Two billion people worldwide live in poverty housing. That’s over 30% of the world’s population. Many of these people earn less than US $2 per day.
UN-HABITAT (United Nations Human Settlements Programme) Since its foundation in 1976, Habitat for Humanity (registered charity number 1043641) has enabled more than 250,000 homes, to be built in over 100 countries around the globe. Its aim is to advocate for changes in housing policy to break down barriers to decent housing, by working with volunteers and homeowners from all backgrounds, races and religions. Habitat for Humanity has enabled more than 1.1 million people in over 3,000 communities to renovate or build a safe, decent home.
Poverty housing leaves families trapped in a daily struggle to survive amid sub-standard, often inhumane living conditions. Poverty housing is overcrowded, promotes ill health and impairs a child's ability to succeed in school. It erodes hope and self-worth. It is demeaning and keeps poor people poor.
By taking part in a communitychallenge, you are helping to provide positive solutions to the issues of poverty housing. Your participation in building a new home can help to provide security and break the cycle of poverty and hopelessness that inadequate housing creates.
Essential tasks that you could be involved with include digging foundations, mixing concrete, moving and laying materials for walls and roofs through to planting trees. As part of our responsible commitment we help to create local employment and support the local economy, by staying in locally owned hotels, using locally owned transport, eating in local restaurants and employing local people for the programme. We ensure that clients experience a range of purchasing opportunities where they can buy locally produced goods, benefiting the smaller business. Local building supervisors are trained how to work with our teams, in terms of managing their time, expectations, and issues that may arise. Junior tradesmen are trained to manage others and those that show potential are given additional responsibilities.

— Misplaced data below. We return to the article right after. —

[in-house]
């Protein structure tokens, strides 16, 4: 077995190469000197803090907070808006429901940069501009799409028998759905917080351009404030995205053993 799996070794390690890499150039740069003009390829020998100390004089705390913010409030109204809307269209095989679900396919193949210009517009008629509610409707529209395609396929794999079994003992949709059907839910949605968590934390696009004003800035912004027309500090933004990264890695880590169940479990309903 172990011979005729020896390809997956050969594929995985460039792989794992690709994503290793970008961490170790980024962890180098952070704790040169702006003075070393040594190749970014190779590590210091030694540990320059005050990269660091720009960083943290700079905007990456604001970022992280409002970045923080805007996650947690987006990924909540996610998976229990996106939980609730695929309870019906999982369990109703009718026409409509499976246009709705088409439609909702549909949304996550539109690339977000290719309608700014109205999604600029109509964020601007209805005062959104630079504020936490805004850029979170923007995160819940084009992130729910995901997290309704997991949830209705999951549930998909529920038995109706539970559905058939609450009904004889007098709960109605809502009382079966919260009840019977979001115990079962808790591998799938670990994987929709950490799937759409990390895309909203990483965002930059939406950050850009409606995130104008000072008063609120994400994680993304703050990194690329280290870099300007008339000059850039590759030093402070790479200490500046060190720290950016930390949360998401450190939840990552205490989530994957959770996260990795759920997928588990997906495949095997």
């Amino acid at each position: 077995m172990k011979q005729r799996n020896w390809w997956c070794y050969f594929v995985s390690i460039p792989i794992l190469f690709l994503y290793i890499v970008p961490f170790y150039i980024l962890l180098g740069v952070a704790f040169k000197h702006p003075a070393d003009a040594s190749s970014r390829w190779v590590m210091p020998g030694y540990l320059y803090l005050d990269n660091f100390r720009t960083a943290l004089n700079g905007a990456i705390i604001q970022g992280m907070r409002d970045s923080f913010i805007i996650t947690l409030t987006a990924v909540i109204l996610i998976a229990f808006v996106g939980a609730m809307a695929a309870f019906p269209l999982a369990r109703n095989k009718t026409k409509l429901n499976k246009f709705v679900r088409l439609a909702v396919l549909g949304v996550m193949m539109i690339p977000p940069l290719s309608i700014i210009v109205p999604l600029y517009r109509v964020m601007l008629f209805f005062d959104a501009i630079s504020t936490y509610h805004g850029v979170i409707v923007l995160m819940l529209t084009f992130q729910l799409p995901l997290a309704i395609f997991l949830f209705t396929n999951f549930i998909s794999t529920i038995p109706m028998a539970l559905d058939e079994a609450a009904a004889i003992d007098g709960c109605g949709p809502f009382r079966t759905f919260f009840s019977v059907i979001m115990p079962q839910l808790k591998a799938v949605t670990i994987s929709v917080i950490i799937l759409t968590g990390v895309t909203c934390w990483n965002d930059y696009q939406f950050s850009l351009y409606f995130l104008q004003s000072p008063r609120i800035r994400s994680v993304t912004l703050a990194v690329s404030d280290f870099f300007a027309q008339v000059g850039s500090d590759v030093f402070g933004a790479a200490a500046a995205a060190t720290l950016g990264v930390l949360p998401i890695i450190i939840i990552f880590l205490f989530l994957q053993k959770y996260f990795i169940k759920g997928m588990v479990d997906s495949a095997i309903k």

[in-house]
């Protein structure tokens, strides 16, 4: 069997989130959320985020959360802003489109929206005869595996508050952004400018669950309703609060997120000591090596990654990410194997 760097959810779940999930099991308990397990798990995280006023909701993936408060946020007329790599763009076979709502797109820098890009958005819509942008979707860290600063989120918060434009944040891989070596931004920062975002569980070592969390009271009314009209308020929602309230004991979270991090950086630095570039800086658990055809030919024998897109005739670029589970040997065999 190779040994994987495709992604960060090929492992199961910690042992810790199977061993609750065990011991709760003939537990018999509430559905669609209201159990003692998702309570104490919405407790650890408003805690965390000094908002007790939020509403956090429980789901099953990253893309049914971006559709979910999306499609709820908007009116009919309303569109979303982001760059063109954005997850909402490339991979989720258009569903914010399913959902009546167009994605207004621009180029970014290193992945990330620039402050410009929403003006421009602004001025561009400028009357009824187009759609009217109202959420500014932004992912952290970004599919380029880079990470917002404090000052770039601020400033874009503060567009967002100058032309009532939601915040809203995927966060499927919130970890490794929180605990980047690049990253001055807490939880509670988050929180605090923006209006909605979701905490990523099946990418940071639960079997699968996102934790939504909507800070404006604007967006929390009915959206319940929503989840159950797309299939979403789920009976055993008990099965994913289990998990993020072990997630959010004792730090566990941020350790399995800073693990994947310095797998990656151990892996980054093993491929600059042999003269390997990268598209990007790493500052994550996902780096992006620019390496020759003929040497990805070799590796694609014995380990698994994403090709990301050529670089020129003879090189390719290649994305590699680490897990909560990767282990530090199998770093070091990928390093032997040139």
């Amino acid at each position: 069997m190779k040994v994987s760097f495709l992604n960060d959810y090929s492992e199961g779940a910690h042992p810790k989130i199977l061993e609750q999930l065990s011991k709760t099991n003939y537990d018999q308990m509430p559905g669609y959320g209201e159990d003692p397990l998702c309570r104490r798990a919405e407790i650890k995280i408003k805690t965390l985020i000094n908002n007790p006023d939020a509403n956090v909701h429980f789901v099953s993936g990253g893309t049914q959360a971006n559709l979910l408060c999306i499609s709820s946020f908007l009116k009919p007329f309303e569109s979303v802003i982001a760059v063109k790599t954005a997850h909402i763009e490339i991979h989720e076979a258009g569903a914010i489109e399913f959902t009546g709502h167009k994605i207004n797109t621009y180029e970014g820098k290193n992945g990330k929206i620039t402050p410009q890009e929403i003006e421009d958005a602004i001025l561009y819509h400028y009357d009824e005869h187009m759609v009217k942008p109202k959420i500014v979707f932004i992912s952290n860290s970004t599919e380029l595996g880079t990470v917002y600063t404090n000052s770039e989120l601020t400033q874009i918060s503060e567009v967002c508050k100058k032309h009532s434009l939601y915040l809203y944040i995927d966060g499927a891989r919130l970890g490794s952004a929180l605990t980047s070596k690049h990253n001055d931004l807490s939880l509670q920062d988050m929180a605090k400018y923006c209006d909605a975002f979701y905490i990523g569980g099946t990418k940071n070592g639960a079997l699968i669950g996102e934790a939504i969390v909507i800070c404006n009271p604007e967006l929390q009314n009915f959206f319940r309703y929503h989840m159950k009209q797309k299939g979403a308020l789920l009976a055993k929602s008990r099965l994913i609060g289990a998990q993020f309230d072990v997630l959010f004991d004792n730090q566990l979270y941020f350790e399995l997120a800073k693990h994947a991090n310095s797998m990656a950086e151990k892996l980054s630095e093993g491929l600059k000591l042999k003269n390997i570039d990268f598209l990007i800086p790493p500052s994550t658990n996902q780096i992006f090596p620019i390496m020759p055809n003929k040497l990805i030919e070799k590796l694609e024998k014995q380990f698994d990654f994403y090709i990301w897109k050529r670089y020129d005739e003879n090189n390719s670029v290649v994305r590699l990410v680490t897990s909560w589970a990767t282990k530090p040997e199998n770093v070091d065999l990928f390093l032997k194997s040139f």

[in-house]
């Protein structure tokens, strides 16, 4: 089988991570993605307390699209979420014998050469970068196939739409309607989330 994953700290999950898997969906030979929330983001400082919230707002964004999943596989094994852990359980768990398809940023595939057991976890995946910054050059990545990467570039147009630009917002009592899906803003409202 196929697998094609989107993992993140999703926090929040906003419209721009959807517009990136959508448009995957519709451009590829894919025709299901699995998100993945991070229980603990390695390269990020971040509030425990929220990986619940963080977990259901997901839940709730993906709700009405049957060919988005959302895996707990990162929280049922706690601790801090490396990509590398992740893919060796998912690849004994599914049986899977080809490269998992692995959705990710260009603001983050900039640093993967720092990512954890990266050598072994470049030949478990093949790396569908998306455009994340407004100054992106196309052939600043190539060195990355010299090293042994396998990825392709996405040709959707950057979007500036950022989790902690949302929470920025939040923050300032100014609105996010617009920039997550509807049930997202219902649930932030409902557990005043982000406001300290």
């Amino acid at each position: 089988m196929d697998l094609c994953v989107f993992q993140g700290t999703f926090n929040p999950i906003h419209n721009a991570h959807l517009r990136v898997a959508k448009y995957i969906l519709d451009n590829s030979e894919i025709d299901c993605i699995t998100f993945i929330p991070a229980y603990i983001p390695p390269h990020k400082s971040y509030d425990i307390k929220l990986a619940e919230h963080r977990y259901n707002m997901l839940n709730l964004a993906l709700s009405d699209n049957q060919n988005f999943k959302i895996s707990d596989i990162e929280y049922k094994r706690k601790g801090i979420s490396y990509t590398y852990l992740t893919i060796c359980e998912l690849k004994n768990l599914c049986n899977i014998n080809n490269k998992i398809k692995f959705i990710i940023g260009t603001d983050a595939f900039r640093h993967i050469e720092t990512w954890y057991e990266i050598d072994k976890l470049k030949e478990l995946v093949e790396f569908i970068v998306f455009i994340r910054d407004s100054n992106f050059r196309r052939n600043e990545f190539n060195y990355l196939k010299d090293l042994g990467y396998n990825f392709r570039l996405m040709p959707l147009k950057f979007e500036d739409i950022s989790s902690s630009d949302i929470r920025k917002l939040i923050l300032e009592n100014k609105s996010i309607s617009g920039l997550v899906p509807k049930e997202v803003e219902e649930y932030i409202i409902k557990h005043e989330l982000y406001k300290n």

In South Africa, as well as building houses for AIDS orphans, we are helping the country to overcome its history of apartheid. Local black men and women are trained as building supervisors and lead teams of primarily white western volunteers. More than a decade on from the end of apartheid, this is still a major issue and one we are helping to address. Many of these people are very poor and do not have work before the programme begins. In many cases, they learn their building skills on site and then go on to earn a living with their new skills. We also use local building materials and resources wherever possible which means reduced transportation costs.
We ensure that all staff at home and abroad operate within our guidelines for responsible tourism, are fully educated about our responsible tourism policy, and share this knowledge with project participants. We encourage participants to learn about and integrate with the host communities, and have respect for local customs and cultures. We also provide thorough briefings in country during the project. We minimise our environmental and social impact by limiting group size to an average of 15-20 participants and work with our local ground agents, hotels and suppliers to minimise waste. As well as the building element of the project, we organise a full evening programme which exposes the clients to the wealth of local cultural activities including traditional music and dance, visits to temples and shrines, experiencing local food and so on.
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